I can’t put a precise year or date to when the Romantic Comedy or more widely known ‘Rom Com’ genre, disintergrated to just a bygone era. It just, well, happened. The late nineties She’s All That heyday was over, Filmmakers and to some extent Theatre ones, were seemingly no longer investing their time and effort in to Romantic Comedy and nor were we, the audience.
For a hopeless romantic like myself, this ending could have been bitter and meant endless hours of contemplation, on the world in general, while eating an entire Chocolate Orange. But no, I decided to set about writing a romantic comedy play, with an idea that this extinction symbolised a revolution. A revolution of wit and sarcasm had to mix up the genre, make it laugh at itself. A rom-com’s had to become a parody because let’s face it, life and love is a parody.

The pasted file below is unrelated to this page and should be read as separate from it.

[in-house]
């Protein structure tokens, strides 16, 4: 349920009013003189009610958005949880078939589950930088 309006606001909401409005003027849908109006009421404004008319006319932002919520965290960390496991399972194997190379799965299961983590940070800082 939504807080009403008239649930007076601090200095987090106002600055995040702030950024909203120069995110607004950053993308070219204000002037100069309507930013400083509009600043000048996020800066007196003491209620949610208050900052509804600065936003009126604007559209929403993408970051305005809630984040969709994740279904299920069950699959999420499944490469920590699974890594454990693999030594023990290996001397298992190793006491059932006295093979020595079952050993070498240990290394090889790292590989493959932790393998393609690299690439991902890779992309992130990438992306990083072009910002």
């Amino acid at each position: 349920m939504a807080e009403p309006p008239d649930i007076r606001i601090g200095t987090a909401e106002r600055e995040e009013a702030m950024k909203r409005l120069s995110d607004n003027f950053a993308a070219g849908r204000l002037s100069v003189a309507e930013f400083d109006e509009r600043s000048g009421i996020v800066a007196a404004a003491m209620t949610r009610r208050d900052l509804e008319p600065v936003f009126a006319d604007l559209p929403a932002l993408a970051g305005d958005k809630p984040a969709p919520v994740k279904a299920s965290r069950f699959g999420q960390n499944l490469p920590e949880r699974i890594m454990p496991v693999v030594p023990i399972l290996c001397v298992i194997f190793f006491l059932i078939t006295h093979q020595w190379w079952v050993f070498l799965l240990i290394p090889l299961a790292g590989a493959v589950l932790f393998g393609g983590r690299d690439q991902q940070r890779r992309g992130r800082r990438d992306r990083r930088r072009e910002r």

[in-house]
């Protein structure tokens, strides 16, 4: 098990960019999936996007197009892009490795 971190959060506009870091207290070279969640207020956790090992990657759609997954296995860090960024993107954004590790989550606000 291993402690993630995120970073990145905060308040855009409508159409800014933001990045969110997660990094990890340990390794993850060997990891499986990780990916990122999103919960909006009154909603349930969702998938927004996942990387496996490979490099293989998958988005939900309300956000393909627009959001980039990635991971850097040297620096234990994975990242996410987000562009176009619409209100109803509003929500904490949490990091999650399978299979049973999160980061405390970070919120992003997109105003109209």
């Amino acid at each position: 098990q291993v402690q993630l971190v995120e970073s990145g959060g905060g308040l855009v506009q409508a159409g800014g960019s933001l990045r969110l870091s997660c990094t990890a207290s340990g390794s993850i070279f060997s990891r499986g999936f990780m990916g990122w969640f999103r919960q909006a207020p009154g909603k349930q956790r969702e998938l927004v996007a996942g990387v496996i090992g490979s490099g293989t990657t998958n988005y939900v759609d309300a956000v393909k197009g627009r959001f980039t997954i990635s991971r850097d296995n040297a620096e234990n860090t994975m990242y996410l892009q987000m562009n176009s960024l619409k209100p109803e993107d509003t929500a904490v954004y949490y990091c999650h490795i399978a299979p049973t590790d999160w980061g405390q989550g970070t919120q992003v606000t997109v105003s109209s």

Emily Brontë’s Wuthering Heights is admittedly not exactly uplifting, in terms of storyline, but it’s a favourite Novel of mine, because it is not a happy-ever-after story. The fact two characters Cathy and Heathcliff are entwined to the point of being one soul, but have every obstacle thrown at them, is just as relevant, if not more so, in the 21st Century. A rom-com can’t compete with this intensity, although it has plenty of humour, it doesn’t have that lingering effect in the mind.
We have to be willing to accept that a happy ending exists in many forms, that the happy is the most important bit, push the ending to one side and focus on what makes you happy, not what you think will make you happy to get that perfect ending. That’s largely where the once the escapism inducing rom-com went wrong, it have a perfect ending that was predictable and didn’t have the big gasp! moment. Even the biggest romantic needs a bit of a suprise to the tale, now and again.
In an act of pure reminissance, I shall watch 27 Dresses and Trainwrecked to remember all that’s good with the genre…Oh and She’s All That too. Ok I have a long list.
Wishing you all a lovely week 💜